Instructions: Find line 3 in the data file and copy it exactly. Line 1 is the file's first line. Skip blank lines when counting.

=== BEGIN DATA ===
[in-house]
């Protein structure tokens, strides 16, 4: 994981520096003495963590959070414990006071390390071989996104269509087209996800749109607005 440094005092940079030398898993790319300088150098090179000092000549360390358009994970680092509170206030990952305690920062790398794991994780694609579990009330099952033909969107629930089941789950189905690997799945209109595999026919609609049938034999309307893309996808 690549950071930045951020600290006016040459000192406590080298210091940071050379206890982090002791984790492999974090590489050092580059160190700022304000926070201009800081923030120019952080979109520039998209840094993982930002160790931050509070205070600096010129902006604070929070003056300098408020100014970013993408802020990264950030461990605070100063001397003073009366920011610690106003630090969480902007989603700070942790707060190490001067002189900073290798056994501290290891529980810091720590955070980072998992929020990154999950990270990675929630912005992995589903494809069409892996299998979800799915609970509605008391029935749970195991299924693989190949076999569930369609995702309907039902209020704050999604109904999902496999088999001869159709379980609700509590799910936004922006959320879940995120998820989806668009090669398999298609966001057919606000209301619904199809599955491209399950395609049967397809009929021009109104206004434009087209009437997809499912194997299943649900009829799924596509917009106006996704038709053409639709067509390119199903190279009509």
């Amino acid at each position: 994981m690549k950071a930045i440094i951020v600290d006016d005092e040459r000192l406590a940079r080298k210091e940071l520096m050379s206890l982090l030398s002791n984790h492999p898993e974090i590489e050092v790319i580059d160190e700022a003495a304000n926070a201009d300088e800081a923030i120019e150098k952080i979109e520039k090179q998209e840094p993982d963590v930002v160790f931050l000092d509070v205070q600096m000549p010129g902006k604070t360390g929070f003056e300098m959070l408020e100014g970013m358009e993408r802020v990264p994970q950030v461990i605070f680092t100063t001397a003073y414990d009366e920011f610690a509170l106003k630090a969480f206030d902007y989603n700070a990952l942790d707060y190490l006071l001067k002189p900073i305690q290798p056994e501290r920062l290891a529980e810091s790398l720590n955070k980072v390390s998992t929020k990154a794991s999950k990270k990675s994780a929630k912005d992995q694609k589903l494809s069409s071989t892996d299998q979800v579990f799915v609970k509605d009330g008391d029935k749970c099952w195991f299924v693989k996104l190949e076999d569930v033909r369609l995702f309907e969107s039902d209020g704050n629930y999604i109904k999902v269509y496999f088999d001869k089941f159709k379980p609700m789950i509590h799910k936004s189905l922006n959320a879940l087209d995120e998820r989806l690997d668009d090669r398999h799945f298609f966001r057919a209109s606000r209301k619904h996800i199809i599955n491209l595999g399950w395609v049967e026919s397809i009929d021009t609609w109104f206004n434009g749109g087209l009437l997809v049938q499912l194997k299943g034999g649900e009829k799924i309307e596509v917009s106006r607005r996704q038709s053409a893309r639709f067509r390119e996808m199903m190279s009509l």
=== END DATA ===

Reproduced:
């Amino acid at each position: 994981m690549k950071a930045i440094i951020v600290d006016d005092e040459r000192l406590a940079r080298k210091e940071l520096m050379s206890l982090l030398s002791n984790h492999p898993e974090i590489e050092v790319i580059d160190e700022a003495a304000n926070a201009d300088e800081a923030i120019e150098k952080i979109e520039k090179q998209e840094p993982d963590v930002v160790f931050l000092d509070v205070q600096m000549p010129g902006k604070t360390g929070f003056e300098m959070l408020e100014g970013m358009e993408r802020v990264p994970q950030v461990i605070f680092t100063t001397a003073y414990d009366e920011f610690a509170l106003k630090a969480f206030d902007y989603n700070a990952l942790d707060y190490l006071l001067k002189p900073i305690q290798p056994e501290r920062l290891a529980e810091s790398l720590n955070k980072v390390s998992t929020k990154a794991s999950k990270k990675s994780a929630k912005d992995q694609k589903l494809s069409s071989t892996d299998q979800v579990f799915v609970k509605d009330g008391d029935k749970c099952w195991f299924v693989k996104l190949e076999d569930v033909r369609l995702f309907e969107s039902d209020g704050n629930y999604i109904k999902v269509y496999f088999d001869k089941f159709k379980p609700m789950i509590h799910k936004s189905l922006n959320a879940l087209d995120e998820r989806l690997d668009d090669r398999h799945f298609f966001r057919a209109s606000r209301k619904h996800i199809i599955n491209l595999g399950w395609v049967e026919s397809i009929d021009t609609w109104f206004n434009g749109g087209l009437l997809v049938q499912l194997k299943g034999g649900e009829k799924i309307e596509v917009s106006r607005r996704q038709s053409a893309r639709f067509r390119e996808m199903m190279s009509l």